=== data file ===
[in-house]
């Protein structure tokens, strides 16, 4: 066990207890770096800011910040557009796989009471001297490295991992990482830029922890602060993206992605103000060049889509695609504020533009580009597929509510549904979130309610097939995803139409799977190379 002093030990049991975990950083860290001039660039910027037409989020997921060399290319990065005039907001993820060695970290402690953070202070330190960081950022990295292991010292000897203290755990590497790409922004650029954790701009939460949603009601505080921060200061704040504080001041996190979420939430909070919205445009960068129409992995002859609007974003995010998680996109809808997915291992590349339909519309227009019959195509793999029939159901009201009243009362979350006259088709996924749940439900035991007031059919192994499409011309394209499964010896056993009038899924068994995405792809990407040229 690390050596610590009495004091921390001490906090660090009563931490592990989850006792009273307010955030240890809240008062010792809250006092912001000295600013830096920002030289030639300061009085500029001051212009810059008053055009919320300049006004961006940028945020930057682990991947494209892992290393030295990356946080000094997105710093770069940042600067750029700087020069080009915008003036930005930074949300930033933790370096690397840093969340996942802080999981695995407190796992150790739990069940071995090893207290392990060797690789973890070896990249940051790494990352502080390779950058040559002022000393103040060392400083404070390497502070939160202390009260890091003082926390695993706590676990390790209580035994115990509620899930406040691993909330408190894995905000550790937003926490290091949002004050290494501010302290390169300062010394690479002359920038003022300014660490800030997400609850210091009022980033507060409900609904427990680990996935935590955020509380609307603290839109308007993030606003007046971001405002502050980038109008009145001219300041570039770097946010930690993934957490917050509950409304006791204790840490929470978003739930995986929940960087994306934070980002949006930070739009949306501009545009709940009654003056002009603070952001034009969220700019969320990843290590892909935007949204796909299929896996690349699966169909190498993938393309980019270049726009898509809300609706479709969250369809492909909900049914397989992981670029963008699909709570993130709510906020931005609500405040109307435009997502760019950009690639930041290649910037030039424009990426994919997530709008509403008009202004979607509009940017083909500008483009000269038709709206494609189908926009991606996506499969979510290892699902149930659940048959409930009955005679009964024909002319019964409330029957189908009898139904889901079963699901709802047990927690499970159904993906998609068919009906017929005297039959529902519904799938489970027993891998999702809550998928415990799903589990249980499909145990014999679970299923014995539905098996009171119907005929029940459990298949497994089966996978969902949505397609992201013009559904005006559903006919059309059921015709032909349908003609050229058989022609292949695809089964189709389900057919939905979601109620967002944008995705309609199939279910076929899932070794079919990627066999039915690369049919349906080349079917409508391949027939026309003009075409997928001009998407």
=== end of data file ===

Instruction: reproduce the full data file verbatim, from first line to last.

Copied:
[in-house]
């Protein structure tokens, strides 16, 4: 066990207890770096800011910040557009796989009471001297490295991992990482830029922890602060993206992605103000060049889509695609504020533009580009597929509510549904979130309610097939995803139409799977190379 002093030990049991975990950083860290001039660039910027037409989020997921060399290319990065005039907001993820060695970290402690953070202070330190960081950022990295292991010292000897203290755990590497790409922004650029954790701009939460949603009601505080921060200061704040504080001041996190979420939430909070919205445009960068129409992995002859609007974003995010998680996109809808997915291992590349339909519309227009019959195509793999029939159901009201009243009362979350006259088709996924749940439900035991007031059919192994499409011309394209499964010896056993009038899924068994995405792809990407040229 690390050596610590009495004091921390001490906090660090009563931490592990989850006792009273307010955030240890809240008062010792809250006092912001000295600013830096920002030289030639300061009085500029001051212009810059008053055009919320300049006004961006940028945020930057682990991947494209892992290393030295990356946080000094997105710093770069940042600067750029700087020069080009915008003036930005930074949300930033933790370096690397840093969340996942802080999981695995407190796992150790739990069940071995090893207290392990060797690789973890070896990249940051790494990352502080390779950058040559002022000393103040060392400083404070390497502070939160202390009260890091003082926390695993706590676990390790209580035994115990509620899930406040691993909330408190894995905000550790937003926490290091949002004050290494501010302290390169300062010394690479002359920038003022300014660490800030997400609850210091009022980033507060409900609904427990680990996935935590955020509380609307603290839109308007993030606003007046971001405002502050980038109008009145001219300041570039770097946010930690993934957490917050509950409304006791204790840490929470978003739930995986929940960087994306934070980002949006930070739009949306501009545009709940009654003056002009603070952001034009969220700019969320990843290590892909935007949204796909299929896996690349699966169909190498993938393309980019270049726009898509809300609706479709969250369809492909909900049914397989992981670029963008699909709570993130709510906020931005609500405040109307435009997502760019950009690639930041290649910037030039424009990426994919997530709008509403008009202004979607509009940017083909500008483009000269038709709206494609189908926009991606996506499969979510290892699902149930659940048959409930009955005679009964024909002319019964409330029957189908009898139904889901079963699901709802047990927690499970159904993906998609068919009906017929005297039959529902519904799938489970027993891998999702809550998928415990799903589990249980499909145990014999679970299923014995539905098996009171119907005929029940459990298949497994089966996978969902949505397609992201013009559904005006559903006919059309059921015709032909349908003609050229058989022609292949695809089964189709389900057919939905979601109620967002944008995705309609199939279910076929899932070794079919990627066999039915690369049919349906080349079917409508391949027939026309003009075409997928001009998407």